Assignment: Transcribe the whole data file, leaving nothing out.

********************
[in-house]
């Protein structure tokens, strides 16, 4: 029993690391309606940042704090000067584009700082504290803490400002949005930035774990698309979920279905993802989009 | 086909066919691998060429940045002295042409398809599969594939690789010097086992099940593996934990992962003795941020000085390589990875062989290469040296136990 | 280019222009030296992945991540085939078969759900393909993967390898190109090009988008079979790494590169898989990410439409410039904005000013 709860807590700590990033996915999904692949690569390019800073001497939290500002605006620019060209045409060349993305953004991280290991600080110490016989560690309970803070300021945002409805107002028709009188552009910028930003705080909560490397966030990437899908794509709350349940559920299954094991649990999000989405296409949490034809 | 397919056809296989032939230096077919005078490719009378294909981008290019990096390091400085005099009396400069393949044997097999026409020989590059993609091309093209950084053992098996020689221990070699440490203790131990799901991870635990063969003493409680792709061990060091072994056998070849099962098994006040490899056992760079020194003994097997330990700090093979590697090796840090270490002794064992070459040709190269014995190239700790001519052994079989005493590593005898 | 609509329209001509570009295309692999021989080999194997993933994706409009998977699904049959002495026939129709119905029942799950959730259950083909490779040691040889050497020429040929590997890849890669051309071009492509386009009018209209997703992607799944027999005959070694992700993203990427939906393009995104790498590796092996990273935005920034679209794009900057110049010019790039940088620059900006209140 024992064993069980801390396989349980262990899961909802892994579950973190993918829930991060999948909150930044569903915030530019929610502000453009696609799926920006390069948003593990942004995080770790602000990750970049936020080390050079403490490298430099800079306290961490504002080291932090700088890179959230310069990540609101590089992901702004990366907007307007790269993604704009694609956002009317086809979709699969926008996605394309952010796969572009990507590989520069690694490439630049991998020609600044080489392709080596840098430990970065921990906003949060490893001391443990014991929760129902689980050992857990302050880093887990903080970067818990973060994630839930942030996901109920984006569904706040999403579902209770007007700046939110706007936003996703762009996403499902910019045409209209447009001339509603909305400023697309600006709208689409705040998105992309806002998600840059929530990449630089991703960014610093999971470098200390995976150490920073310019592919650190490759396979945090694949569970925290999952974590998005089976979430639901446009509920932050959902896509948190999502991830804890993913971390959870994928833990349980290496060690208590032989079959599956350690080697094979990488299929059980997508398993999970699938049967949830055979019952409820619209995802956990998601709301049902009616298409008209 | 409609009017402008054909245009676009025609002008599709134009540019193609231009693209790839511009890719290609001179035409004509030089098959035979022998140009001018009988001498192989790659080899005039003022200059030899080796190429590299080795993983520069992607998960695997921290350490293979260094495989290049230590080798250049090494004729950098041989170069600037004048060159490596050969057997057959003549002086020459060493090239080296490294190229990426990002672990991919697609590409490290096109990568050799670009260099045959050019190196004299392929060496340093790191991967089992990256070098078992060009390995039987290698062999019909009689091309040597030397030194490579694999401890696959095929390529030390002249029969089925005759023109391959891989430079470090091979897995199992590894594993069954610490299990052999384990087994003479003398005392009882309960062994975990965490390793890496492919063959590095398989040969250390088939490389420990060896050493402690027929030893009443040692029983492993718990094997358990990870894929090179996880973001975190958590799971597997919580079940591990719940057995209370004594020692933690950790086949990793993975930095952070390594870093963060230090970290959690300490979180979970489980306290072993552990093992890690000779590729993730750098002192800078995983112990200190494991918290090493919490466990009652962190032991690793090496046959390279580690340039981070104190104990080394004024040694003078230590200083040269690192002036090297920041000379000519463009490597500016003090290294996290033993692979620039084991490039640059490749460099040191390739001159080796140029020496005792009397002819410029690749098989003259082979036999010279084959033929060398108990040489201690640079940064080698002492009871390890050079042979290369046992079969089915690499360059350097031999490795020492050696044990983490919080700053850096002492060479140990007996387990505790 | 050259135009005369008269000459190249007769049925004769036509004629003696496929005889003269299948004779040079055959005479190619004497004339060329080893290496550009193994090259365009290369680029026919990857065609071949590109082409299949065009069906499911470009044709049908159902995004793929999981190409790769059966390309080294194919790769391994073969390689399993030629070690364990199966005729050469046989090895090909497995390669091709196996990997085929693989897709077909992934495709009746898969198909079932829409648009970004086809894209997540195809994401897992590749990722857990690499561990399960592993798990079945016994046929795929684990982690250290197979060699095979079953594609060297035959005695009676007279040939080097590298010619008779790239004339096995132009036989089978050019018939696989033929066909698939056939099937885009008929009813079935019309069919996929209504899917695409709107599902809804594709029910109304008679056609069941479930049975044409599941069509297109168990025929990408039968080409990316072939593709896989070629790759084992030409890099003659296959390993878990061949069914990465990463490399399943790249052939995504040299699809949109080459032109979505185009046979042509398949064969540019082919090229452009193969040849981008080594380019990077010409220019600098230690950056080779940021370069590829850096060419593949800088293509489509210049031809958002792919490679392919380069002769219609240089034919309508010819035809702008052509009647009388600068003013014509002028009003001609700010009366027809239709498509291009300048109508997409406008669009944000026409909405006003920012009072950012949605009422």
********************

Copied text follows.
[in-house]
């Protein structure tokens, strides 16, 4: 029993690391309606940042704090000067584009700082504290803490400002949005930035774990698309979920279905993802989009 | 086909066919691998060429940045002295042409398809599969594939690789010097086992099940593996934990992962003795941020000085390589990875062989290469040296136990 | 280019222009030296992945991540085939078969759900393909993967390898190109090009988008079979790494590169898989990410439409410039904005000013 709860807590700590990033996915999904692949690569390019800073001497939290500002605006620019060209045409060349993305953004991280290991600080110490016989560690309970803070300021945002409805107002028709009188552009910028930003705080909560490397966030990437899908794509709350349940559920299954094991649990999000989405296409949490034809 | 397919056809296989032939230096077919005078490719009378294909981008290019990096390091400085005099009396400069393949044997097999026409020989590059993609091309093209950084053992098996020689221990070699440490203790131990799901991870635990063969003493409680792709061990060091072994056998070849099962098994006040490899056992760079020194003994097997330990700090093979590697090796840090270490002794064992070459040709190269014995190239700790001519052994079989005493590593005898 | 609509329209001509570009295309692999021989080999194997993933994706409009998977699904049959002495026939129709119905029942799950959730259950083909490779040691040889050497020429040929590997890849890669051309071009492509386009009018209209997703992607799944027999005959070694992700993203990427939906393009995104790498590796092996990273935005920034679209794009900057110049010019790039940088620059900006209140 024992064993069980801390396989349980262990899961909802892994579950973190993918829930991060999948909150930044569903915030530019929610502000453009696609799926920006390069948003593990942004995080770790602000990750970049936020080390050079403490490298430099800079306290961490504002080291932090700088890179959230310069990540609101590089992901702004990366907007307007790269993604704009694609956002009317086809979709699969926008996605394309952010796969572009990507590989520069690694490439630049991998020609600044080489392709080596840098430990970065921990906003949060490893001391443990014991929760129902689980050992857990302050880093887990903080970067818990973060994630839930942030996901109920984006569904706040999403579902209770007007700046939110706007936003996703762009996403499902910019045409209209447009001339509603909305400023697309600006709208689409705040998105992309806002998600840059929530990449630089991703960014610093999971470098200390995976150490920073310019592919650190490759396979945090694949569970925290999952974590998005089976979430639901446009509920932050959902896509948190999502991830804890993913971390959870994928833990349980290496060690208590032989079959599956350690080697094979990488299929059980997508398993999970699938049967949830055979019952409820619209995802956990998601709301049902009616298409008209 | 409609009017402008054909245009676009025609002008599709134009540019193609231009693209790839511009890719290609001179035409004509030089098959035979022998140009001018009988001498192989790659080899005039003022200059030899080796190429590299080795993983520069992607998960695997921290350490293979260094495989290049230590080798250049090494004729950098041989170069600037004048060159490596050969057997057959003549002086020459060493090239080296490294190229990426990002672990991919697609590409490290096109990568050799670009260099045959050019190196004299392929060496340093790191991967089992990256070098078992060009390995039987290698062999019909009689091309040597030397030194490579694999401890696959095929390529030390002249029969089925005759023109391959891989430079470090091979897995199992590894594993069954610490299990052999384990087994003479003398005392009882309960062994975990965490390793890496492919063959590095398989040969250390088939490389420990060896050493402690027929030893009443040692029983492993718990094997358990990870894929090179996880973001975190958590799971597997919580079940591990719940057995209370004594020692933690950790086949990793993975930095952070390594870093963060230090970290959690300490979180979970489980306290072993552990093992890690000779590729993730750098002192800078995983112990200190494991918290090493919490466990009652962190032991690793090496046959390279580690340039981070104190104990080394004024040694003078230590200083040269690192002036090297920041000379000519463009490597500016003090290294996290033993692979620039084991490039640059490749460099040191390739001159080796140029020496005792009397002819410029690749098989003259082979036999010279084959033929060398108990040489201690640079940064080698002492009871390890050079042979290369046992079969089915690499360059350097031999490795020492050696044990983490919080700053850096002492060479140990007996387990505790 | 050259135009005369008269000459190249007769049925004769036509004629003696496929005889003269299948004779040079055959005479190619004497004339060329080893290496550009193994090259365009290369680029026919990857065609071949590109082409299949065009069906499911470009044709049908159902995004793929999981190409790769059966390309080294194919790769391994073969390689399993030629070690364990199966005729050469046989090895090909497995390669091709196996990997085929693989897709077909992934495709009746898969198909079932829409648009970004086809894209997540195809994401897992590749990722857990690499561990399960592993798990079945016994046929795929684990982690250290197979060699095979079953594609060297035959005695009676007279040939080097590298010619008779790239004339096995132009036989089978050019018939696989033929066909698939056939099937885009008929009813079935019309069919996929209504899917695409709107599902809804594709029910109304008679056609069941479930049975044409599941069509297109168990025929990408039968080409990316072939593709896989070629790759084992030409890099003659296959390993878990061949069914990465990463490399399943790249052939995504040299699809949109080459032109979505185009046979042509398949064969540019082919090229452009193969040849981008080594380019990077010409220019600098230690950056080779940021370069590829850096060419593949800088293509489509210049031809958002792919490679392919380069002769219609240089034919309508010819035809702008052509009647009388600068003013014509002028009003001609700010009366027809239709498509291009300048109508997409406008669009944000026409909405006003920012009072950012949605009422």